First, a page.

Large increases in uncontrolled migration, much of it involuntary, have figured prominently in recent political discourse on both sides of the Atlantic. The European Union (EU) has been confronted with a crisis due to an influx of refugees and migrants mainly from the conflict zones of the Middle East and North Africa (MENA), as migration flows more than doubled in 2015. This on-going refugee crisis has triggered a broad range of responses within the EU, all of which are not surprising given the diversity amongst the 29 member-states. Nevertheless, it may be argued that the negative discourse stemming from EU discussions and policy measures have one fundamental trait in common, namely, the notion that such a refugee crisis is a perceived security threat to both the individual states and to the Western world as a whole. This process of addressing an issue with an elevated degree of urgency in order to legitimize extraordinary action has been developed under the label of the securitization theory, as advanced by the Copenhagen School of security studies. Certainly, this securitization of refugees has been noted within the institutional framework of the EU, however the measures taken by individual states pose a challenge to the unity of the EU itself.
“The unilateral re-establishing of border controls within the EU is not a long-term solution to the current refugee crisis…. [I]t will only move pressure points from one border to another, thus resulting in an increase in the securitization of refugees.”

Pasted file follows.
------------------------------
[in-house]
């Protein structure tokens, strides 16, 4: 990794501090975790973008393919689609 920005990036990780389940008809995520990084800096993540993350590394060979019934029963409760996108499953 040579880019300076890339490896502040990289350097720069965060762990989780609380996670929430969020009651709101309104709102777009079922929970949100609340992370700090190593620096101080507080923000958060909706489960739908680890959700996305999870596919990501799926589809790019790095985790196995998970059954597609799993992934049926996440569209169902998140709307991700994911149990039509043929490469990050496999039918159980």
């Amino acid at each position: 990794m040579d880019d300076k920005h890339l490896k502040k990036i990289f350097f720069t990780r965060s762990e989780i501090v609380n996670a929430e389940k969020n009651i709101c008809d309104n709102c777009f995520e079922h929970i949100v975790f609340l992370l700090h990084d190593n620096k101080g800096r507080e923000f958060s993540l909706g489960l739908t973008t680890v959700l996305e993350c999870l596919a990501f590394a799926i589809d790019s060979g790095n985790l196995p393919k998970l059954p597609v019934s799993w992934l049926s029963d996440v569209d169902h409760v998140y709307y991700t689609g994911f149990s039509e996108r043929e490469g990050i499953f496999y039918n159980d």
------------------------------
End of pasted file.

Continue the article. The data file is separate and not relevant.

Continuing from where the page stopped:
Still to this day, most of the measures implemented by the EU and its member-states do not go deep enough to address the symptoms and unintended consequences behind the refugee crisis. This predominantly concerns a lack of effective action on reformulating the sharing of protection for refugees, and in turn, the sharing of the burden between member-states that goes beyond what is stipulated in the current Common European Asylum System (CEAS). Instead, it can be argued that member-states, and the EU as a whole, have given priority to securitized asylum and border policies that are driven by a perceived refugee-security nexus and the interests of individual states. Such policy priorities have become “security-driven (home affairs) and military concerns focused on the implementation of border controls, the return and re-admission of irregular migration flows, and the fight against refugee-smugglers and terrorism.” Still, events such as the terrorist attacks of the past several years in the EU, which tear away at the very fabric of European integration and stability, should not be taken as an opportunity to dismiss EU member-states’ initial commitments towards the legislative and policy measures already adopted in the scope of the European Agenda on Migration and the CEAS. These fears of a dramatic increase in potential terrorists infiltrating refugee flows to conduct heinous acts of terror within the borders of Europe that seek to disintegrate the Union are misplaced.